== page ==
Wadena County Commissioners approved withdrawing from their county-based health plan, South Country Health Alliance (SCHA), Friday night, noting unsustainable costs and unknowns about the program's future.
The decision came after commissioners Bill Stearns and Sheldon Monson attended an executive committee meeting with SCHA earlier this week, which reportedly showed the county would likely have to make a $1.4 million cash-call payment to keep the program operational. That was a small piece of the $16.8 million cash call expected to go out to the 11 counties in the region, but it was considerably more than the $850,000 commissioner Stearns estimated the county might have to pay in December 2018. The $16.8 million was derived as 210 percent of the risk-based capital, the minimum amount of capital appropriate for a reporting entity to support its overall business operations in consideration of its size and risk profile.
The reasons for the shortfall came as medical claims were nearly 5 percent over budget, DHS revenue was down 4.1 percent; total revenue for the program was down 3.7 percent and; overall, there was a $14.8 million net loss. Commissioners said those losses could be attributed to a lower amount of members and high cost claims. Monson said a better economy, with more people obtaining their own insurance was likely a factor to fewer members.
Even by withdrawing, it appeared commissioners would remain a part of the program through Dec. 31, 2019 and would be paying for the cash call. In question was whether or not that money may be returned.
Monson said the decision to withdraw was a difficult one. Commissioner Jim Hofer echoed that saying he felt the county had a strong relationship with SCHA. However he and other commissioners agreed that the outlook was not favorable considering the county's "bare bones budget."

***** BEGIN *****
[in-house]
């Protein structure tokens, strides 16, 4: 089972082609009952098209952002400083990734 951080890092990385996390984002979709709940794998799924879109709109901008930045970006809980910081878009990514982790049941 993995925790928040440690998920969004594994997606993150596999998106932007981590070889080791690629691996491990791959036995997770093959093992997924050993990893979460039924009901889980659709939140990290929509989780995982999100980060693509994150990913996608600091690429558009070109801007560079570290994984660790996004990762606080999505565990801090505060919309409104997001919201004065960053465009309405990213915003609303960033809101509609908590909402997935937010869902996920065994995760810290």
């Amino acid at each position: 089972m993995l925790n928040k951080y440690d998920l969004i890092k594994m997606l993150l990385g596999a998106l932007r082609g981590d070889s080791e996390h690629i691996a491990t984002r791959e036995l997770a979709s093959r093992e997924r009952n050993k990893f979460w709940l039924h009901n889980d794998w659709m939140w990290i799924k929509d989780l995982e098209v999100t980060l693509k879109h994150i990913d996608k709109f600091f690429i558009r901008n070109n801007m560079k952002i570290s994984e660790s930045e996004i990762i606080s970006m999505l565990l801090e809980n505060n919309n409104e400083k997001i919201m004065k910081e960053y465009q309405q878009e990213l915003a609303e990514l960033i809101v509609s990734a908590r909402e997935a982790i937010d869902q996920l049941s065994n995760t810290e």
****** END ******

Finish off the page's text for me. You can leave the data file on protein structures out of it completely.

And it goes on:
"Things don't look very good obviously," Commissioner Chuck Horsager said. "It's beyond the worst-case scenario."
Horsager said he spoke with Wadena County Human Services director Tanya Leskey, who reportedly said SCHA was a good partner, with many benefits to the county. Horsager understood that withdrawing would not drastically change the way the county offers services, however.
The choice to withdraw weighed heavily on two Todd County commissioners, Barb Becker and Randy Neumann, who attended the meeting at 5 p.m. Friday. Todd County is one of the other counties in the plan along with Brown, Dodge, Goodhue, Kanabec, Morrison, Sibley, Steele, Wabasha and Waseca.
Becker said there were still many unknowns but believed that Todd County would have to meet quickly and act swiftly to make a decision before the 30 days were up. With a budget set on Jan. 3, other counties will have to decide within a week if they too will withdraw. According to commissioners, it appeared that if two-thirds of the membership withdraws, SCHA would dissolve.
The Wadena meeting was quickly arranged after commissioners found they had to make a decision likely by Feb. 1. Commissioner Bill Stearns was not able to attend. All other commissioners voted in favor of the resolution to withdraw. Monson noted that Stearns opinion was that staying with SCHA was not sustainable for the county.
Also in attendance was Joel Beiswenger Tri-County Health Care's president and CEO, who shared that working with SCHA was a positive experience.
"In comparison to other insurance providers we will go backwards," Beiswenger said. They were real people, who really cared, Beiswenger added.
The shortfalls SCHA is experiencing come after staffing and provider payment cuts in 2018, a step taken to help lessen the losses.
South Country Health Alliance is a county-based health plan serving 12 counties in Minnesota, which was formed in 2001. According to SCHA's website, the plan was serving over 41,000 members and offered seven different programs to meet the needs of those counties.
By withdrawing from SCHA, the county must still provide some level of care to residents. That means Wadena County Human Services will have to request those services elsewhere after their time with SCHA is through.